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Vol. 2, Issue 13
February 25, 2000

Pad Happy:

Choose Your Format

by Nick Ferguson



As the PS2 launch approaches, Nick F. takes a look at what the next generation of consoles might spell for the PC.

hen is a PC game not a PC game? When it's been converted onto console, that's when! Or so the logic used to go. Console gamers are used to getting "special" versions of top PC games like the Quake series years after release on their original format and struggling to play mouse-driven RTS games with a manky Playstation joypad. For the last few years, our smug cries of "superior playability and design" and "hardware stability" have been met with manic laughter and ripostes along the lines of "try going online with your N64" and "Playsation 3D sucks!"

But is all this going to change with the release of the Japanese PS2 in just over a week? Will console gamers miraculously gain the ability to laugh at the next batch of 3D accelerators, with their "mere" hundreds-of-thousands polygon counts? Will we laugh as Windows 2000 turns out to be another buggy dud from The World's Favorite(tm) developer (open-source - as if!), hogging more megs of RAM than ever before and sucking speed from your dream machine like a vampire with a passion for CPU cycles?

Probably not (after all, that Dreamcast in the corner with "Compatible with Windows CE" on it runs Soul Calibur just dandy). But I do think another quantum shift (whatever that means) is happening in the relationship between PC's and the dedicated games machines (believe it or not, some people use PC's for reasons other than gaming). The last shift happened about four years ago, when the 3D card market finally took off after the release of 3dfx original Voodoo (remember the first time you saw GLQuake?) and PC game graphics finally began to totally outclass those of the Playstation and N64. Sure, the PC was always home to the more technically advanced games (various flight sims, Doom, System Shock) that weren't possible on consoles of the time, but it had never been able to compete with consoles when it came to those all-important whizz-bang eye-candy spectaculars.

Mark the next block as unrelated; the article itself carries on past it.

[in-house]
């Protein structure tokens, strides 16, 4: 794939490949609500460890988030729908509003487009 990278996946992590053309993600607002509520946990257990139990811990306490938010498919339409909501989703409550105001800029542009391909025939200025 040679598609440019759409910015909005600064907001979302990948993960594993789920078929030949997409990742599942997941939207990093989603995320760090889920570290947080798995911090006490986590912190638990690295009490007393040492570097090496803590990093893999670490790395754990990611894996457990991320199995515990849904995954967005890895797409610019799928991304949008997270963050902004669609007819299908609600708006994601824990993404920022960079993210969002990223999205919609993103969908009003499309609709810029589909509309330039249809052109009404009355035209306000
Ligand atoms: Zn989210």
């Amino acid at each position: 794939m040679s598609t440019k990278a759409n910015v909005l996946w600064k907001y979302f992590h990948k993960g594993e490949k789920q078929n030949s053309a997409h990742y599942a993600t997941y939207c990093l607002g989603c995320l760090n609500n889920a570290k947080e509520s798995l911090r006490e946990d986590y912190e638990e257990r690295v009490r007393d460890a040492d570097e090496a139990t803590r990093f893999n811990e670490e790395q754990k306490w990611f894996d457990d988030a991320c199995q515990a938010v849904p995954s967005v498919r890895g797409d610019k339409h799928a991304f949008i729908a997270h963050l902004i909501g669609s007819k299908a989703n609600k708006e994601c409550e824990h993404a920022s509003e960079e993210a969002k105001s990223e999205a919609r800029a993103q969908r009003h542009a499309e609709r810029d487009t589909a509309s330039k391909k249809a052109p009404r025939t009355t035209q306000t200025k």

Since then, the PC has stolen a massive lead in terms of technology and shows little sign of stopping - the Dreamcast may have matched a top-of-the-line PC at the time it was released, but not any more. Remember when the PlayStation 2 chipset was unveiled last spring? Back then, it seemed the performance of the "Emotion Engine" would be waaaay more powerful than anything available on the PC by the time of release, but with the release of nVidia's GeForce chipset (and Intel cramming more and more Mhz goodness onto those li'l silicon wafers) it looks like the PS2 will only have the edge for a matter of months, at most. GT2000, meet Halo running on a Gigahertz PC with Voodoo 5 acceleration. Gah.

Fair enough, but the consoles have been catching up in another race - the battle to dominate your phone line. Most people who've played multiplayer games online will tell you high-bandwidth, massively-multiplayer is the way to go. If you've experienced the joys of being a LPB, there's nothing sorrier than a whining HPB telling you that they'd rather be playing Goldeneye four-player, split-screen (sure, it's fun... but it ain't CounterStrike). Sony's plans for a massive global broadband network could well make the fabled "set-top box" a reality in many homes - I'm sure that's what they're hoping if they really are losing $180 a pop (as it's rumored Sony are) on the Playstation 2 at launch. Two million consoles in two days, they reckon? Let's see, that's (pulls out calculator)... a $360 million loss. Woooo.


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Credits: Illustration © 2000 Dan Zalkus. Pad Happy is © 2000 Niick Ferguson. All other content is © 2000 loonyboi productions. Unauthorized reproduction is prohibited, so watch it - we know kung fu, gaijin.